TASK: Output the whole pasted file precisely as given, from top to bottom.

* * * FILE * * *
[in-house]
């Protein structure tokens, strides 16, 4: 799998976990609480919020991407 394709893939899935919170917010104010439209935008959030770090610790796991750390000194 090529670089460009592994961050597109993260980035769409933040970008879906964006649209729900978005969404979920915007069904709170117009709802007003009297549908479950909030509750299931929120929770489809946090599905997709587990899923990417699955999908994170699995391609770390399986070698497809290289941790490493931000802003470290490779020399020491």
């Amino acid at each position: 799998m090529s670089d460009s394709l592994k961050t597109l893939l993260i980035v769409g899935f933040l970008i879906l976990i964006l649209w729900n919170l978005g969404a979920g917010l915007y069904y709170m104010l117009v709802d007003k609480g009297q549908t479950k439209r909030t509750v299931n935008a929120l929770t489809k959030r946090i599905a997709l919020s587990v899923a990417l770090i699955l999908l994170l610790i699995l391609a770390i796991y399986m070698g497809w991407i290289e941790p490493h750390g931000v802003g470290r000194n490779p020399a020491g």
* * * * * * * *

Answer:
[in-house]
């Protein structure tokens, strides 16, 4: 799998976990609480919020991407 394709893939899935919170917010104010439209935008959030770090610790796991750390000194 090529670089460009592994961050597109993260980035769409933040970008879906964006649209729900978005969404979920915007069904709170117009709802007003009297549908479950909030509750299931929120929770489809946090599905997709587990899923990417699955999908994170699995391609770390399986070698497809290289941790490493931000802003470290490779020399020491």
């Amino acid at each position: 799998m090529s670089d460009s394709l592994k961050t597109l893939l993260i980035v769409g899935f933040l970008i879906l976990i964006l649209w729900n919170l978005g969404a979920g917010l915007y069904y709170m104010l117009v709802d007003k609480g009297q549908t479950k439209r909030t509750v299931n935008a929120l929770t489809k959030r946090i599905a997709l919020s587990v899923a990417l770090i699955l999908l994170l610790i699995l391609a770390i796991y399986m070698g497809w991407i290289e941790p490493h750390g931000v802003g470290r000194n490779p020399a020491g």